2 days of the 2020 NFL Draft are in the books. The top impact prospects are taken, lets take a look at what the rest of the AFC West have done to try and catch up with the Super Bowl Champion Kansas City Chiefs.
Round 1 – Pick 15 – Jerry Jeudy WR Alabama
Mixes tight, crisp route-running with impressive top-end speed to keep secondaries on eggshells throughout the game. Jeudy is high-cut and a little leggy in his press release and short-area movements, but fluid hips and above-average agility prevent any stagnation. He’s a linear route specialist with a great feel for leveraging and then stemming defenders away from his food on intermediate and deep passes. The hands need work and contested catches will be much more challenging against bigger, faster matchups across from him. Jeudy can play inside or outside but offers a unique ability to both widen or lengthen the field from the slot. His transition from deep threat to volume target in 2019 should help sell teams on his ability to become a pro-Bowl caliber WR1 who can help his offense on all three levels.
Round 2 – Pick 14 – K.J. Hamler WR Penn State
Explosive slot target who hits the scales as a lightweight but could have heavyweight impact on games. Hamler’s blazing speed is used solo and in route combinations to stress secondaries and create big plays. He had an alarming number of drops in 2019 and the routes are ragged, but his athleticism and separation burst on all three levels helps mitigate those concerns. He’s a smallish slot who isn’t built for the tough yardage and could have durability concerns if he’s run into too many collisions. However, speed kills and his game-breaking potential on all three levels will be enticing as a high-risk, high-reward draft pick.
Round 3 – Pick 13 – Michael Ojemudia CB Iowa
The size, length and potential to make plays on the ball will be appealing, but tape shows a player missing the instincts and burst to close and challenge throws from off coverages. He’s not as physical as teams will want for Cover 2, but a press-heavy scheme would keep him closer to his target and allow his length to factor more frequently. He doesn’t display the qualities of a natural ballhawk, but the measurables could land him in the later rounds as a developmental prospect.
Round 3 – Pick 19 – Lloyd Cushenberry C LSU
Starting-caliber center with big hands, long arms and good core strength to match power on power when needed. Cushenberry isn’t rigid or stiff, but he does have some limitations with lateral quickness, which show up against athletic edge rushers and with potential run game limitations in space. He’s extremely difficult to bull-rush and is rarely beaten to the punch in his pass sets. LSU was frequently tasked with five-man protections in its passing scheme, which put Cushenberry on more of an island than he will see as a pro, so scouts should account for that. He’s a do-your-job prospect with the strength to handle an odd-front nose and could be a long-time starter.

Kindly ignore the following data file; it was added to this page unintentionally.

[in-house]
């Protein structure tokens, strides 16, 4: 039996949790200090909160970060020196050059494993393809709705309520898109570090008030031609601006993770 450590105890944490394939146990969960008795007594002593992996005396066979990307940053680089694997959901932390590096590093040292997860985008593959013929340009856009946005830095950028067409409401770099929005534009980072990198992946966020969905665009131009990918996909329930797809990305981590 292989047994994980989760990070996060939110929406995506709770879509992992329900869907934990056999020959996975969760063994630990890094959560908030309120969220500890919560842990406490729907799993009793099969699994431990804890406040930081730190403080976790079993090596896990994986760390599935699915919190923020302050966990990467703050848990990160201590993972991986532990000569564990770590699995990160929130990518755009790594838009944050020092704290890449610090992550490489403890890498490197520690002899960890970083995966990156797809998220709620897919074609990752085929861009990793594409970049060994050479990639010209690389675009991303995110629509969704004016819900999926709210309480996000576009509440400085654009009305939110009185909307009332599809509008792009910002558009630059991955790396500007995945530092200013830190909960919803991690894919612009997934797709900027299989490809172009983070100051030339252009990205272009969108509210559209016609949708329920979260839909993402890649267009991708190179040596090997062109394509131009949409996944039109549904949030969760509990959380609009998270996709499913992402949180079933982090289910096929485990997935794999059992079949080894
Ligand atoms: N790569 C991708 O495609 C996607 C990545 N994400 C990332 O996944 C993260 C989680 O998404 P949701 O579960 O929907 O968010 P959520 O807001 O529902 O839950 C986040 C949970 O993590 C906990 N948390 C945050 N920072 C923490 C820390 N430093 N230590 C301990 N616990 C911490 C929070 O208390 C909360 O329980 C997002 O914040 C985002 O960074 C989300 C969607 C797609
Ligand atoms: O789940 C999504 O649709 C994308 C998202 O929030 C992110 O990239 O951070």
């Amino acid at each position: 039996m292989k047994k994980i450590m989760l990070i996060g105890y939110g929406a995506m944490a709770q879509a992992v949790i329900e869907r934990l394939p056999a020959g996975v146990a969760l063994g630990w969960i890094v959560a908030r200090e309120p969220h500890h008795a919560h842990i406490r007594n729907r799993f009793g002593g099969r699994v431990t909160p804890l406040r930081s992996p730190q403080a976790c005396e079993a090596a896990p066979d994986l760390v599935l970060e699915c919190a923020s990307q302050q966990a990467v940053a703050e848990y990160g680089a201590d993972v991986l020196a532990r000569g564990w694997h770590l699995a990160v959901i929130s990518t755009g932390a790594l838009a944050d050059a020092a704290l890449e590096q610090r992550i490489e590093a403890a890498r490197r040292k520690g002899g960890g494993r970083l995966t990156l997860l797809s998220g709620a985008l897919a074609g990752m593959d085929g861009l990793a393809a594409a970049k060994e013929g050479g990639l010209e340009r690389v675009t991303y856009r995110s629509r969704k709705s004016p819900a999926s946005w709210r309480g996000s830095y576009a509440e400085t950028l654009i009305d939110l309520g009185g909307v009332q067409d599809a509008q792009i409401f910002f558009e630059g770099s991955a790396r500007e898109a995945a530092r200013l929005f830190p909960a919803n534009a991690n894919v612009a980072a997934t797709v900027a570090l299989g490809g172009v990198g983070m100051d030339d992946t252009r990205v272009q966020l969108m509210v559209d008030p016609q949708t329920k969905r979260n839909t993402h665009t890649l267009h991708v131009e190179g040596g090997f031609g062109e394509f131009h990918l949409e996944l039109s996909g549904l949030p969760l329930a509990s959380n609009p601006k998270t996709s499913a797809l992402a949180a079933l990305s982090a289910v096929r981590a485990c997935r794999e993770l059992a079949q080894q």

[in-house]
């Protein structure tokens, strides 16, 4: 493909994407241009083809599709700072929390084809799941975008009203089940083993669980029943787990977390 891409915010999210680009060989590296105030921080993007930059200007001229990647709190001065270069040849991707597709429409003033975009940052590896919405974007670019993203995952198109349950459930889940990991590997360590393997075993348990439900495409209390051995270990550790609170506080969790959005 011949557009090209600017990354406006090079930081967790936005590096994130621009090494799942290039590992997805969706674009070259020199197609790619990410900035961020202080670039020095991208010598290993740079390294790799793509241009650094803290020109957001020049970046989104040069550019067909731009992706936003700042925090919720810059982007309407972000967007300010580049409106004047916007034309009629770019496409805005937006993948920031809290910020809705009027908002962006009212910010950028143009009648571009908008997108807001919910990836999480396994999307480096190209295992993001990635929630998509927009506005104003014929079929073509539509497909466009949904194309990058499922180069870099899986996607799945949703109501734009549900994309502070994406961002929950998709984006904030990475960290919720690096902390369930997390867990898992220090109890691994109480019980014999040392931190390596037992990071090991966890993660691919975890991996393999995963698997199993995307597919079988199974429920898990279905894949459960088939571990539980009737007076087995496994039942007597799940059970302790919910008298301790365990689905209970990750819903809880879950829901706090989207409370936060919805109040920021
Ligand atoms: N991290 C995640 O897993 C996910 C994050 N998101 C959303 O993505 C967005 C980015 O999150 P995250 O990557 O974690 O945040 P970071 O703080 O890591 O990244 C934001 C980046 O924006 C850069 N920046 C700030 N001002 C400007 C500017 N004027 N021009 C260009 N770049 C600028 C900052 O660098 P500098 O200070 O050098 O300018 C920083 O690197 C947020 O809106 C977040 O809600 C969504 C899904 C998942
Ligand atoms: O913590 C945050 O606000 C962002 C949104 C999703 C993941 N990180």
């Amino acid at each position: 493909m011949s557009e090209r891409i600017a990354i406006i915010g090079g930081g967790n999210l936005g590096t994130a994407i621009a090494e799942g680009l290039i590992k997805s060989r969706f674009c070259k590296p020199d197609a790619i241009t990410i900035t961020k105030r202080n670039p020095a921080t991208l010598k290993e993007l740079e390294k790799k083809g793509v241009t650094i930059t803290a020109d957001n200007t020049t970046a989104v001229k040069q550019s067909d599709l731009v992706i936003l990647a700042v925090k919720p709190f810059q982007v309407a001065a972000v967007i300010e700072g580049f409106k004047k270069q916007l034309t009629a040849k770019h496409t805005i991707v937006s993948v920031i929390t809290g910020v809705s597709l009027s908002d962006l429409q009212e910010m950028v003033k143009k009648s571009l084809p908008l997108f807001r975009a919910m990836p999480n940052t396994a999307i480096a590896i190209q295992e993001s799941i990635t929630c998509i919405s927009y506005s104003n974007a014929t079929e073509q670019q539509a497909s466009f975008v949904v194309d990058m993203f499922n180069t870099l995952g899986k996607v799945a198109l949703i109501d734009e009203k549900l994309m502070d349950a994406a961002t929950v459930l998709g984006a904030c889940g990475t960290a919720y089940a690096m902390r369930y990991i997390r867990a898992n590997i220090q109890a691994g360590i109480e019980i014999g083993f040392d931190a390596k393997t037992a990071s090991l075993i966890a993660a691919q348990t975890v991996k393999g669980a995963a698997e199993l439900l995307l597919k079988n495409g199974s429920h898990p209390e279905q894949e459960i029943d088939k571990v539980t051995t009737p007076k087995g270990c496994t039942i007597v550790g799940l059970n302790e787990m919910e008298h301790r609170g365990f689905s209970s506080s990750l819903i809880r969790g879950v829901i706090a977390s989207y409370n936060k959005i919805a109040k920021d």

Round 3 – Pick 31 – McTelvin Agim DT Arkansas
Agim is a work in progress with only one season as a full-time defensive tackle after playing defensive end previously. While his technique and fundamentals are still in a developmental stage as an interior defender, elements like hand placement and ball awareness are expected at defensive end, so it is a little disappointing they are behind. He has snap quickness to become a better one-gap penetrator and rush talent to build upon if he can attack with a better plan and more urgency. He’s not strong enough to withstand NFL power at the point of attack so development of strength and technique will be critical if he is to become a rotational 4-3 defensive tackle.
Denver have loaded up for Lock. Two very good receivers to pair with Sutton, Fant, Gordon and a starting calibre center to keep Lock upright. Denver are trying to win shoot outs.
Las Vegas Raiders
Round 1 – Pick 12 – Henry Ruggs III WR Alabama
Ruggs’ speed alone helps both the running and passing games because it forces safeties into more passive positioning. He can work all three levels and his ability to turn slants and crossing routes into big gainers could make him the favorite gift under the tree for a quarterback and offense in need of an explosive weapon. He has quick, sure hands to handle off-target throws, but learning to release, separate and catch against physical NFL cornerbacks could require an adjustment period. He won’t rack up the targets, but has explosive speed and talent to imprint on games with regularity.
Round 1 – Pick 19 – Damon Arnette CB Ohio State